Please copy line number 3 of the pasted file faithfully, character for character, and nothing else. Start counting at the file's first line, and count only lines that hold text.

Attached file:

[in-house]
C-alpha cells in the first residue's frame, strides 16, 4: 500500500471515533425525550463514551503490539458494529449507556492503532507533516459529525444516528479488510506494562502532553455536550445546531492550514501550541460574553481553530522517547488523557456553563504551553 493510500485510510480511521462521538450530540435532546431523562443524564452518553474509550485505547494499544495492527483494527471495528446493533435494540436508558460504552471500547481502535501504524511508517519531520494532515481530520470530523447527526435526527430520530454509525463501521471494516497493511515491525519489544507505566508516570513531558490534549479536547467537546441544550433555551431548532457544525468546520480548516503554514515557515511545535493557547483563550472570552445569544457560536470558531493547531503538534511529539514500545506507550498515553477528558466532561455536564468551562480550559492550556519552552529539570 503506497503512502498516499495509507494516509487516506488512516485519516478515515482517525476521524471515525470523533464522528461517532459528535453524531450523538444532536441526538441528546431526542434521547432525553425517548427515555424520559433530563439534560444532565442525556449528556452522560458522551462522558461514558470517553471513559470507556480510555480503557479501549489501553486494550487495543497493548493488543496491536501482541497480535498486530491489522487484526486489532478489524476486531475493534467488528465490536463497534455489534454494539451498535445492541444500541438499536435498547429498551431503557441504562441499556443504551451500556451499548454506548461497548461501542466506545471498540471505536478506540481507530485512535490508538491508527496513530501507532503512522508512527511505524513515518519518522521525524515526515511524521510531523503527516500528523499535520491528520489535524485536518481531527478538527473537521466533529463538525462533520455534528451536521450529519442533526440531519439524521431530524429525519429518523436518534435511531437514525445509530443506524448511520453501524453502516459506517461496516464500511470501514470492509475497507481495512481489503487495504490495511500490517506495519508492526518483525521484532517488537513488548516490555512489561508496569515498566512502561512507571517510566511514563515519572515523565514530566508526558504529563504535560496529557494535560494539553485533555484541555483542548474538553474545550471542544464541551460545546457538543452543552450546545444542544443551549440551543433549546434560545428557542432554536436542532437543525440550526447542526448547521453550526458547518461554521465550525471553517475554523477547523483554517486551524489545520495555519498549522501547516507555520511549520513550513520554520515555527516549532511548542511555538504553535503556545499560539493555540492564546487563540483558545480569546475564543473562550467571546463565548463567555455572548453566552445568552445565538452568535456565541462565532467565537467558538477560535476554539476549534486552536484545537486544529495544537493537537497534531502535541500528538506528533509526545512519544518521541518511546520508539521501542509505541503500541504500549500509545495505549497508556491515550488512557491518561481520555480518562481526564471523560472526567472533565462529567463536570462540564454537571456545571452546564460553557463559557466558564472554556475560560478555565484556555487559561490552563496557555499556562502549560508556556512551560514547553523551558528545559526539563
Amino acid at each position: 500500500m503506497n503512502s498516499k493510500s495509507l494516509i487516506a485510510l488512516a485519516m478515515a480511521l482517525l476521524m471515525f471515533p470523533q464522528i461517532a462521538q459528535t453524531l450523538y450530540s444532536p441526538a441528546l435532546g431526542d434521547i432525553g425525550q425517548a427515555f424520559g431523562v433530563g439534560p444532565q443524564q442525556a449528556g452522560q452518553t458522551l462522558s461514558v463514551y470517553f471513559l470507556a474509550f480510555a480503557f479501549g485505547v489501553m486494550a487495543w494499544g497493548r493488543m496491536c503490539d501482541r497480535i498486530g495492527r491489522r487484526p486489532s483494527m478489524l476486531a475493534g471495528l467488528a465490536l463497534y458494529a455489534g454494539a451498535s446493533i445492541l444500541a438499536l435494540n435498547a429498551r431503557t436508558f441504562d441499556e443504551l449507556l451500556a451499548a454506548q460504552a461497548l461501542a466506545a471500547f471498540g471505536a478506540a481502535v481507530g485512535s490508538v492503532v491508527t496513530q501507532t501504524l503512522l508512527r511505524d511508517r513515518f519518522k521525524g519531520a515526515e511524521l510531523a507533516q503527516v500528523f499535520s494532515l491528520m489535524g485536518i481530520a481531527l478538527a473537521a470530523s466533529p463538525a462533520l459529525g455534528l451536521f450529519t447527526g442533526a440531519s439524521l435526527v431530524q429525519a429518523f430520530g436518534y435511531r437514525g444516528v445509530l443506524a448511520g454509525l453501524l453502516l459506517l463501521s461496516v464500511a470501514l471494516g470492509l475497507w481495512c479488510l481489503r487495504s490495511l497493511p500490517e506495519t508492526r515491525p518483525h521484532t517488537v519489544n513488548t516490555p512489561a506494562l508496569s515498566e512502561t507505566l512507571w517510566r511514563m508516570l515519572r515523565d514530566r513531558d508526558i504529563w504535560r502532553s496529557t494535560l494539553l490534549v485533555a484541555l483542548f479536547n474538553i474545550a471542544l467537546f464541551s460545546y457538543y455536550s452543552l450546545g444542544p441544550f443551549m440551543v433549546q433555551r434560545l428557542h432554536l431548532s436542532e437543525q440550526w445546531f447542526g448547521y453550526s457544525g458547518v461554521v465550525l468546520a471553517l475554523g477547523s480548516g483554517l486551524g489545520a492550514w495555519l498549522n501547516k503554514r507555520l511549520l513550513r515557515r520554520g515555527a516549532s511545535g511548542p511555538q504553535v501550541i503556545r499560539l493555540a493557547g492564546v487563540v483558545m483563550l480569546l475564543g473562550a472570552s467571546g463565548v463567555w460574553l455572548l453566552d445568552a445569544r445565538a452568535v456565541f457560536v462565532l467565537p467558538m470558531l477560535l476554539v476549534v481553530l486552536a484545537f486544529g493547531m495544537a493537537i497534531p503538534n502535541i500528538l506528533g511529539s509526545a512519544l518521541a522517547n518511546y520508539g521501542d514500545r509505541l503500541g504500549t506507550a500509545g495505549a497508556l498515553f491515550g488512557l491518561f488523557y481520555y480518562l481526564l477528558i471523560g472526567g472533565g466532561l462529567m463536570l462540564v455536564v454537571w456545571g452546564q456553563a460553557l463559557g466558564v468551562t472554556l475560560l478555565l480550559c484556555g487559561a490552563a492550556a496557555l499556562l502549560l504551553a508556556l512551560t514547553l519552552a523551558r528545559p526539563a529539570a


Amino acid at each position: 500500500m503506497n503512502s498516499k493510500s495509507l494516509i487516506a485510510l488512516a485519516m478515515a480511521l482517525l476521524m471515525f471515533p470523533q464522528i461517532a462521538q459528535t453524531l450523538y450530540s444532536p441526538a441528546l435532546g431526542d434521547i432525553g425525550q425517548a427515555f424520559g431523562v433530563g439534560p444532565q443524564q442525556a449528556g452522560q452518553t458522551l462522558s461514558v463514551y470517553f471513559l470507556a474509550f480510555a480503557f479501549g485505547v489501553m486494550a487495543w494499544g497493548r493488543m496491536c503490539d501482541r497480535i498486530g495492527r491489522r487484526p486489532s483494527m478489524l476486531a475493534g471495528l467488528a465490536l463497534y458494529a455489534g454494539a451498535s446493533i445492541l444500541a438499536l435494540n435498547a429498551r431503557t436508558f441504562d441499556e443504551l449507556l451500556a451499548a454506548q460504552a461497548l461501542a466506545a471500547f471498540g471505536a478506540a481502535v481507530g485512535s490508538v492503532v491508527t496513530q501507532t501504524l503512522l508512527r511505524d511508517r513515518f519518522k521525524g519531520a515526515e511524521l510531523a507533516q503527516v500528523f499535520s494532515l491528520m489535524g485536518i481530520a481531527l478538527a473537521a470530523s466533529p463538525a462533520l459529525g455534528l451536521f450529519t447527526g442533526a440531519s439524521l435526527v431530524q429525519a429518523f430520530g436518534y435511531r437514525g444516528v445509530l443506524a448511520g454509525l453501524l453502516l459506517l463501521s461496516v464500511a470501514l471494516g470492509l475497507w481495512c479488510l481489503r487495504s490495511l497493511p500490517e506495519t508492526r515491525p518483525h521484532t517488537v519489544n513488548t516490555p512489561a506494562l508496569s515498566e512502561t507505566l512507571w517510566r511514563m508516570l515519572r515523565d514530566r513531558d508526558i504529563w504535560r502532553s496529557t494535560l494539553l490534549v485533555a484541555l483542548f479536547n474538553i474545550a471542544l467537546f464541551s460545546y457538543y455536550s452543552l450546545g444542544p441544550f443551549m440551543v433549546q433555551r434560545l428557542h432554536l431548532s436542532e437543525q440550526w445546531f447542526g448547521y453550526s457544525g458547518v461554521v465550525l468546520a471553517l475554523g477547523s480548516g483554517l486551524g489545520a492550514w495555519l498549522n501547516k503554514r507555520l511549520l513550513r515557515r520554520g515555527a516549532s511545535g511548542p511555538q504553535v501550541i503556545r499560539l493555540a493557547g492564546v487563540v483558545m483563550l480569546l475564543g473562550a472570552s467571546g463565548v463567555w460574553l455572548l453566552d445568552a445569544r445565538a452568535v456565541f457560536v462565532l467565537p467558538m470558531l477560535l476554539v476549534v481553530l486552536a484545537f486544529g493547531m495544537a493537537i497534531p503538534n502535541i500528538l506528533g511529539s509526545a512519544l518521541a522517547n518511546y520508539g521501542d514500545r509505541l503500541g504500549t506507550a500509545g495505549a497508556l498515553f491515550g488512557l491518561f488523557y481520555y480518562l481526564l477528558i471523560g472526567g472533565g466532561l462529567m463536570l462540564v455536564v454537571w456545571g452546564q456553563a460553557l463559557g466558564v468551562t472554556l475560560l478555565l480550559c484556555g487559561a490552563a492550556a496557555l499556562l502549560l504551553a508556556l512551560t514547553l519552552a523551558r528545559p526539563a529539570a